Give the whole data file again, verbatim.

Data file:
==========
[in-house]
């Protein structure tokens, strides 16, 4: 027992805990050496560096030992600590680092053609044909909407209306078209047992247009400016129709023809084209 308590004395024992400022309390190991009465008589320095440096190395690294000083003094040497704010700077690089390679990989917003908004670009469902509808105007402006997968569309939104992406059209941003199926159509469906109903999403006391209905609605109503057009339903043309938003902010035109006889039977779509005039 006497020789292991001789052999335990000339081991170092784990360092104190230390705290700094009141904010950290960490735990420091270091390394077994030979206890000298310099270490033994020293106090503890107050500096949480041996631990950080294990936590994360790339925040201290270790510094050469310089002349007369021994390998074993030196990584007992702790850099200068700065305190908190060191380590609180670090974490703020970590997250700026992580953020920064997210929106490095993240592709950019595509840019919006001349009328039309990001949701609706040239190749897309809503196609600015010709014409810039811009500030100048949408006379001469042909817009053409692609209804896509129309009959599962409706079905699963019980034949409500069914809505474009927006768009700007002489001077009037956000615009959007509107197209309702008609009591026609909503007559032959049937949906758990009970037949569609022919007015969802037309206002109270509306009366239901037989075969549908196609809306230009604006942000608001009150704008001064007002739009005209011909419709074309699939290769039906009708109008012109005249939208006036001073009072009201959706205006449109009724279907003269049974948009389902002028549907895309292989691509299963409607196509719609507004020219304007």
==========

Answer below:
[in-house]
């Protein structure tokens, strides 16, 4: 027992805990050496560096030992600590680092053609044909909407209306078209047992247009400016129709023809084209 308590004395024992400022309390190991009465008589320095440096190395690294000083003094040497704010700077690089390679990989917003908004670009469902509808105007402006997968569309939104992406059209941003199926159509469906109903999403006391209905609605109503057009339903043309938003902010035109006889039977779509005039 006497020789292991001789052999335990000339081991170092784990360092104190230390705290700094009141904010950290960490735990420091270091390394077994030979206890000298310099270490033994020293106090503890107050500096949480041996631990950080294990936590994360790339925040201290270790510094050469310089002349007369021994390998074993030196990584007992702790850099200068700065305190908190060191380590609180670090974490703020970590997250700026992580953020920064997210929106490095993240592709950019595509840019919006001349009328039309990001949701609706040239190749897309809503196609600015010709014409810039811009500030100048949408006379001469042909817009053409692609209804896509129309009959599962409706079905699963019980034949409500069914809505474009927006768009700007002489001077009037956000615009959007509107197209309702008609009591026609909503007559032959049937949906758990009970037949569609022919007015969802037309206002109270509306009366239901037989075969549908196609809306230009604006942000608001009150704008001064007002739009005209011909419709074309699939290769039906009708109008012109005249939208006036001073009072009201959706205006449109009724279907003269049974948009389902002028549907895309292989691509299963409607196509719609507004020219304007």